Julie Bindel Julie Bindel

Does Australia know what a woman is?

(Photo: Getty)

When Australian businesswoman Sall Grover set up Giggle – an app exclusively for women – in 2020, it never occurred to her that men identifying as ‘transwomen’ would demand the right to use it.

Today, a landmark case will hit the Federal Court in Sydney, brought by a transwoman called Roxanne Tickle. It will either confirm or challenge the Australian government’s ongoing attempt to banish woman, female, and girl as sex-based categories. In ‘Tickle vs Giggle’, what is at stake is whether individuals should be allowed to self-define as whatever ‘gender identity’ they choose, and whether that identity then trumps biological sex.

On Giggle, women can find a flatmate, or organise social meet-ups. Lesbians use it as a dating site. Or rather, they used to be able to. ‘Thanks to trans activists doing everything they can to shut us down,’ says Grover, ‘the site is currently off-line until after the case is concluded. They have taken away not just a valuable service for women, but my livelihood.’

Grover came under attack as soon as activists noticed that the app was ‘for females only’, and began demanding that Giggle should be ‘trans inclusive’. She says what they meant by that was, ‘Allow men to use the site. We are not allowed anything of our own.’

In February 2021, Grover realised that a man named Roxy Tickle had signed up to the app, and removed him. ‘It was routine to remove the occasional man who got through, plus I’d see the thousands who were denied,’ says Grover.

But Tickle was having none of it. In October that year, he called and messaged Grover’s personal mobile. Grover blocked him, and in December 2021 he filed a complaint with the Australian Human Rights Commission (AHRC), with a lawsuit served on Grover in January 2022.

‘I had said “no” to this man,’ Grover explains, ‘because I wanted to maintain my boundaries.’ Now he is taking her to court in an attempt to make it illegal for women to even have boundaries. Grover tells me that it was terrifying at first, being called a bigot and transphobe, when she had always tried to be a good person, ‘But now, it’s water off a duck’s back.’

Prior to setting up Giggle, Grover was a successful Hollywood screenwriter, but walked away after ten years of systematic sexual harassment and assault. ‘Everything you have heard about the #MeToo era is the truth’ she tells me when we meet during her trip to London.

At one point Grover was offered an out-of-court settlement – on condition that she attend gender identity re-education and open the Giggle app to males. She refused. ‘As if I would destroy the very point of my product – to be a safe space for women and girls, by including men,’ says Grover. ‘Ask yourself, what type of man wants to be lurking around a women-only online space?’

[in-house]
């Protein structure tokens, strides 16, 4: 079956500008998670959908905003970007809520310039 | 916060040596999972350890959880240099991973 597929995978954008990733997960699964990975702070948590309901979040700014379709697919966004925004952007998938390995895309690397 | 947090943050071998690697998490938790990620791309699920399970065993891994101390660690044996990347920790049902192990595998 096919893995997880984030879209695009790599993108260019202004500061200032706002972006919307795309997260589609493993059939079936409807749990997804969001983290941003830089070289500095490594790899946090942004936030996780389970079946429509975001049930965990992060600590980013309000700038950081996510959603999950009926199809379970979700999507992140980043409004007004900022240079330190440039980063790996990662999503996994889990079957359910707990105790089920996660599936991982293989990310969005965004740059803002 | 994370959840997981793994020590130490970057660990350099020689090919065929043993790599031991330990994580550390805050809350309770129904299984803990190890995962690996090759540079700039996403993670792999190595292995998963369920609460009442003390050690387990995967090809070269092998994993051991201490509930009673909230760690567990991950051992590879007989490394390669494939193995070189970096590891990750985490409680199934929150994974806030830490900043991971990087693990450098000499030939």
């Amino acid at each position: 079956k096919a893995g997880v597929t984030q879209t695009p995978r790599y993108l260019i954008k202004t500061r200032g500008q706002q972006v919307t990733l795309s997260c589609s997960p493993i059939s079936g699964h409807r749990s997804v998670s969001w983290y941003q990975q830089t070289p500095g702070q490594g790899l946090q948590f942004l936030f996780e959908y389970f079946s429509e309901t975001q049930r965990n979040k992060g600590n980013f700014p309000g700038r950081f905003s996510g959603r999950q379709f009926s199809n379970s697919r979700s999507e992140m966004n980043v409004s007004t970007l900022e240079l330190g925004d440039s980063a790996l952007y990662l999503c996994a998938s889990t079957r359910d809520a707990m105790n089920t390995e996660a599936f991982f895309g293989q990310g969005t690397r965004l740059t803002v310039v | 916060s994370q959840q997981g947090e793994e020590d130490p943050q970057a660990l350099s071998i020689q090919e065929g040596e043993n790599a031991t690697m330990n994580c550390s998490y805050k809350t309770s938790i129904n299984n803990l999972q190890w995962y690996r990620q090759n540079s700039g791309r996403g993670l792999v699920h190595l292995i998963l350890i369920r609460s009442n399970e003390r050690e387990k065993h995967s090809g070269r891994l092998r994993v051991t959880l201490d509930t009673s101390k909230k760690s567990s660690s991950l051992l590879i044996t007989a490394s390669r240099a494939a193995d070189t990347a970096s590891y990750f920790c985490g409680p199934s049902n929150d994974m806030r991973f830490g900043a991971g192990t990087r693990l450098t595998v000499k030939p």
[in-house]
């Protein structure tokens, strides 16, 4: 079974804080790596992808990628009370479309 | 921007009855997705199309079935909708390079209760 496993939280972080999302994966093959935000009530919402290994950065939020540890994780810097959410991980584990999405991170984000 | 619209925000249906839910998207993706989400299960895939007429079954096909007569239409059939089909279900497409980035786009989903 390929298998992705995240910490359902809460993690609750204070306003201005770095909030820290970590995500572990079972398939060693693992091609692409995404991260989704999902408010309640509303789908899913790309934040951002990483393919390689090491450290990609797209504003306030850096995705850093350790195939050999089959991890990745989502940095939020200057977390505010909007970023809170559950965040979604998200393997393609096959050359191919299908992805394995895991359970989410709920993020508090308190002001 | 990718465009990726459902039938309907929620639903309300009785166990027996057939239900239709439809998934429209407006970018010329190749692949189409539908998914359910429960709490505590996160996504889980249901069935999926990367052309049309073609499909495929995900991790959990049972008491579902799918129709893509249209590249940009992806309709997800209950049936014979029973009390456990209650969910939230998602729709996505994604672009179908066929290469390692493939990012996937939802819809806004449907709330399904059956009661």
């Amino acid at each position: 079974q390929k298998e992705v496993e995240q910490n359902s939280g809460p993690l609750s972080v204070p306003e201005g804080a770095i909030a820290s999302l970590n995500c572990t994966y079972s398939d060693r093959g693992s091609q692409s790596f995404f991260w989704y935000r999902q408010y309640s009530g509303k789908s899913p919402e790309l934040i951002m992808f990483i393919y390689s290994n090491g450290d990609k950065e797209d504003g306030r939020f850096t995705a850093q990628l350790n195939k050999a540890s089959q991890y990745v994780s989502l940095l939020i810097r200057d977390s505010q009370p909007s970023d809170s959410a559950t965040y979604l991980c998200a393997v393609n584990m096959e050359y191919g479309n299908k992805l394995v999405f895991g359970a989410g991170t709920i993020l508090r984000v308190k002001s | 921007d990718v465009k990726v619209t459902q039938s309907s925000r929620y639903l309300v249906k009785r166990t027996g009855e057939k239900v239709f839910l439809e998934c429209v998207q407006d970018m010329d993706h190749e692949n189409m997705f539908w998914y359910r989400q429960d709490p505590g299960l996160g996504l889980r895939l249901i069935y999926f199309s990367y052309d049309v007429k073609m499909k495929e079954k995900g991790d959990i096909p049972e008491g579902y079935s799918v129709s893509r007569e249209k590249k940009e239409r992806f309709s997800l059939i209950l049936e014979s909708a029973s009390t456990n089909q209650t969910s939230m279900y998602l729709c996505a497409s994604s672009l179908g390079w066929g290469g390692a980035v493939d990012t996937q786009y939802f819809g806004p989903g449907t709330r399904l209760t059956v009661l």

We are told that because ‘trans women’ have an inner ‘feeling’ that they are women, they are entitled to the same unquestioning trust – from women, mothers, lesbians, and children – as biological women.

The punishment for women resisting gender ideology and creating anything exclusively for women is severe, as Grover explains, “Dragging me through this legal battle for over four years is the punishment. One of the worst moments was realising that none of the equity companies would work with us, and that is how we were financing the company. One of them said it’s the ‘trans wound of bad publicity.’

If Tickle wins, it will establish that males have a legal right, not just to the female sex category, but to all female spaces, including hospital wards, sports facilities, domestic violence refuges, rape crisis centres, and prisons. As Grover puts it, ‘if we lose this case, we lose all of women’s rights’. Though she adds, ‘I think it sells the gravity of the issue a little short if we say this is just about women’s rights. Freedom of speech, and freedom of belief and expression is universal and matters to everyone.’

What happened to Sall Grover could easily happen here. If the trans activists at Stonewall had their way, we would already have legal self-identification – where a man could simply declare he is a woman, based on nothing more than a ‘feeling’, and be considered so legally. There would be no thing as biological sex in law, only a chosen gender identity.

Grover does not play down how vulnerable she has felt, even though she has had to communicate ‘utter strength’ throughout. As she tells me, ‘I have effectively lost the job I created. And this is all because a man came after me thinking that he could push me into apologising for not affirming him as a woman.’

And although she understands that women ‘go along with this nonsense because they are frightened’, Grover believes that ‘if we all just stood up and spoke up, this would be over in a week.’ She is determined that her one-year-old daughter will not ‘grow up in a world in which she will have no rights.’

The day I meet Grover, it is announced that the first housing project exclusively for transwomen will be built in Darlinghurst (NSW, Australia), with rents significantly subsidised from public money.

‘Women are not allowed to have anything for us and are called “transphobic” for keeping males out of our spaces, but it is fine for men that claim to be women to have their own housing. How is this right? Who can tell me this is fair?’